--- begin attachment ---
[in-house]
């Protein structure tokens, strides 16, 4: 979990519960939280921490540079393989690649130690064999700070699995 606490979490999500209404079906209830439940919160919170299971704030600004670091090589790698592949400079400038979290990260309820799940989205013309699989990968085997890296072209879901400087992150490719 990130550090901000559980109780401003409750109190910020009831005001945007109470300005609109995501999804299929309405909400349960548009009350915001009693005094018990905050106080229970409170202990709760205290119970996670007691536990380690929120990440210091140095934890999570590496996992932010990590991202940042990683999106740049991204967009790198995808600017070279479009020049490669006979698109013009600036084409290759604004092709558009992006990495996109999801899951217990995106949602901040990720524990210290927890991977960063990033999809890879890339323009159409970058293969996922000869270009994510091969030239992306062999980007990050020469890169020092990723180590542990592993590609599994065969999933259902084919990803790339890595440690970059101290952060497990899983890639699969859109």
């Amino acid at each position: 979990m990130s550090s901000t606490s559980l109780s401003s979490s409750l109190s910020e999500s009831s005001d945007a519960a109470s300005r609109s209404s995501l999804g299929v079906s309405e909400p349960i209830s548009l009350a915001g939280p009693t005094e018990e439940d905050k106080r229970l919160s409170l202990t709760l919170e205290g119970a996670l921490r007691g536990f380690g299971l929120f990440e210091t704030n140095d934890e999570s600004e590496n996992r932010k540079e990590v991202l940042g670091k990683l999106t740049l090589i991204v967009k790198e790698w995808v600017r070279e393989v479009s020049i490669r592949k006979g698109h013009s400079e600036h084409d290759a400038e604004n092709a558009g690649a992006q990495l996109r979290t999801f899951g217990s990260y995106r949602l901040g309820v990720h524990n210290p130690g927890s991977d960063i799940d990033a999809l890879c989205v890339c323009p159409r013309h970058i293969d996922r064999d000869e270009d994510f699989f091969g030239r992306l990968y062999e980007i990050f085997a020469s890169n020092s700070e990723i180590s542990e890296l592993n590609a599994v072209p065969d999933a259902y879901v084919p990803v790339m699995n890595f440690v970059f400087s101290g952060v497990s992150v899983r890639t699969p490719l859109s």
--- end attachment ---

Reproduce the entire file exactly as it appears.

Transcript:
[in-house]
């Protein structure tokens, strides 16, 4: 979990519960939280921490540079393989690649130690064999700070699995 606490979490999500209404079906209830439940919160919170299971704030600004670091090589790698592949400079400038979290990260309820799940989205013309699989990968085997890296072209879901400087992150490719 990130550090901000559980109780401003409750109190910020009831005001945007109470300005609109995501999804299929309405909400349960548009009350915001009693005094018990905050106080229970409170202990709760205290119970996670007691536990380690929120990440210091140095934890999570590496996992932010990590991202940042990683999106740049991204967009790198995808600017070279479009020049490669006979698109013009600036084409290759604004092709558009992006990495996109999801899951217990995106949602901040990720524990210290927890991977960063990033999809890879890339323009159409970058293969996922000869270009994510091969030239992306062999980007990050020469890169020092990723180590542990592993590609599994065969999933259902084919990803790339890595440690970059101290952060497990899983890639699969859109």
């Amino acid at each position: 979990m990130s550090s901000t606490s559980l109780s401003s979490s409750l109190s910020e999500s009831s005001d945007a519960a109470s300005r609109s209404s995501l999804g299929v079906s309405e909400p349960i209830s548009l009350a915001g939280p009693t005094e018990e439940d905050k106080r229970l919160s409170l202990t709760l919170e205290g119970a996670l921490r007691g536990f380690g299971l929120f990440e210091t704030n140095d934890e999570s600004e590496n996992r932010k540079e990590v991202l940042g670091k990683l999106t740049l090589i991204v967009k790198e790698w995808v600017r070279e393989v479009s020049i490669r592949k006979g698109h013009s400079e600036h084409d290759a400038e604004n092709a558009g690649a992006q990495l996109r979290t999801f899951g217990s990260y995106r949602l901040g309820v990720h524990n210290p130690g927890s991977d960063i799940d990033a999809l890879c989205v890339c323009p159409r013309h970058i293969d996922r064999d000869e270009d994510f699989f091969g030239r992306l990968y062999e980007i990050f085997a020469s890169n020092s700070e990723i180590s542990e890296l592993n590609a599994v072209p065969d999933a259902y879901v084919p990803v790339m699995n890595f440690v970059f400087s101290g952060v497990s992150v899983r890639t699969p490719l859109s």